Yanggakdo is being said as the best hotel in Pyongyang, it has 50 something floors with a revolving restaurant at the top. First time I entered, nothing was wrong except it looked so empty and cold, only very few people seen inside. I even had a thought that we were the only guest staying in that huge hotel. A friendly bell boy sent us to the room with a big smile made me feel a little bit better. Just like I read on the internet, the room looks old like a hotel in the 80s. But it was spotless and convenient enough. I tried to sweep all the corner in the room checking whether they have hidden camera.. lol. Sorry, a bit paranoid here.
I mean, you must already heard the mysteriously missing 5th floor in Yanggakdo Hotel or the story of American tourist, Otto Warmbier who got detained in North Korea because he tried to steal Propaganda poster from that 5th floor. (Google him now if you don’t know yet!).
There are a lot of stories and assumptions about this hotel, about how they bug your room and everything, I wanted to think that it’s not true but I also wanted to say it’s very possible to happen, because it’s North Korea! they are very protective towards their own country. Having tourist visits certainly will buckled themselves up. So yeah, such situation is expected. Well in my opinion, we are a visitor here, we came because we wanted to come, so all we need to do is just showing them some respect and follow the rule. That’s it.
Here are some highlight during my winter trip in North Korea that might inspire you if you had chance to visit in the future. Visiting in winter is not that bad, the temperature sticked around -2° until 5° C around Christmas time. With a proper clothes it was still convenient to get around.
1. The most scariest place on earth : DMZ
It needs about 2 hours car ride from Pyongyang to get to the DMZ, Korean demilitarized zone that also known as one of the world’s most of dangerous place or scariest place on earth that I truly did not think it was. Everything looked usual, no sign of intimidating place or so, and honestly I felt safe instead!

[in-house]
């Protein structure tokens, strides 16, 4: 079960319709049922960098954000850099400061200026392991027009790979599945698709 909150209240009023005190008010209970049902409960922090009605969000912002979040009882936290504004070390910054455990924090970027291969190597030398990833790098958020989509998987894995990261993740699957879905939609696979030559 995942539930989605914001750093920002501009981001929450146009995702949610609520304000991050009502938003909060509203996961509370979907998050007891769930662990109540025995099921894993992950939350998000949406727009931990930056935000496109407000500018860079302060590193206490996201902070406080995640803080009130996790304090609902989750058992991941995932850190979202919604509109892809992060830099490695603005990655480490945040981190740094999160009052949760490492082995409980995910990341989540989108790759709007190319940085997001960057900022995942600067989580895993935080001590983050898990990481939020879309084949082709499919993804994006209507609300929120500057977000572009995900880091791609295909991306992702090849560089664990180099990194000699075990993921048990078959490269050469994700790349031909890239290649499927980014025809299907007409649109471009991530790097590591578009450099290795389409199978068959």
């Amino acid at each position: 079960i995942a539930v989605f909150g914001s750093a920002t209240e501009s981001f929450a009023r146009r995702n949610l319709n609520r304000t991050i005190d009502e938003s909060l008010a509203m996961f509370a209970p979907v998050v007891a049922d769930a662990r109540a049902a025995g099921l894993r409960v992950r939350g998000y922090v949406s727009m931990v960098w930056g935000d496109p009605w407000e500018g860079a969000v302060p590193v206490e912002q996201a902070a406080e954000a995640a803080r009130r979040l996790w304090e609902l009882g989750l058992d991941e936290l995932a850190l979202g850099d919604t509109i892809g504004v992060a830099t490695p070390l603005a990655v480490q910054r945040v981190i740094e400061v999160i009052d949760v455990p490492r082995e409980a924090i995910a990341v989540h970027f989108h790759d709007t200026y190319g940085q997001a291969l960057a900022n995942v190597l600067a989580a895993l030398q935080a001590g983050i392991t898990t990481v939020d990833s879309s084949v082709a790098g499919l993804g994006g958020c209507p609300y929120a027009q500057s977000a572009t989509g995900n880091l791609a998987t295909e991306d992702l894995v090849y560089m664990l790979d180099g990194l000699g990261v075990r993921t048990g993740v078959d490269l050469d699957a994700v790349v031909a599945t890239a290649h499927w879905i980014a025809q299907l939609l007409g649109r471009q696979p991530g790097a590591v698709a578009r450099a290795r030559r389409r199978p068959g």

DMZ indeed took a major part in North Korea and South Korea history, it is where the border lies, as well as the location where many important agreements between North Korea vs their opponent took place. I still remember the guide army telling us with pride on how North Korea succeed to make United States bended on their knee to have Armistice Agreement that oddly, it seems to have different perspective with our side of history.
Nevertheless, from what I conclude from this tour to DMZ, North Korea is still wanting to get reunited with South Korea. It is something that they’ve always been dreaming of and obsessed with but it never gets there yet.
2. Get to know North Korean’s small city life
Everytime I travel somewhere I always want to go to the cities or places outside the capital. Therefore, I insisted to squeeze secondary city or countryside amongst my destinations.
Kaesong is a city once belong to Province in South Korea. After Korean War, it fell under Northern administration. This is the closest city to DMZ, as well the closest city to South Korea – North Korea border. Looking from the spot that I visited while I was there, the city clearly held a rich history of Korean culture. It even sited as World Heritage historic monuments.
We are allowed to walk along the main street of Kaesong Old Town, sightseeing the old Korean housing that reminds me of Bukchon Hanok Village in South Korea. I really wanted to go deeper to the alley but it seems off-limits for the tourist. Anyway, it was still a pleasant walk after all.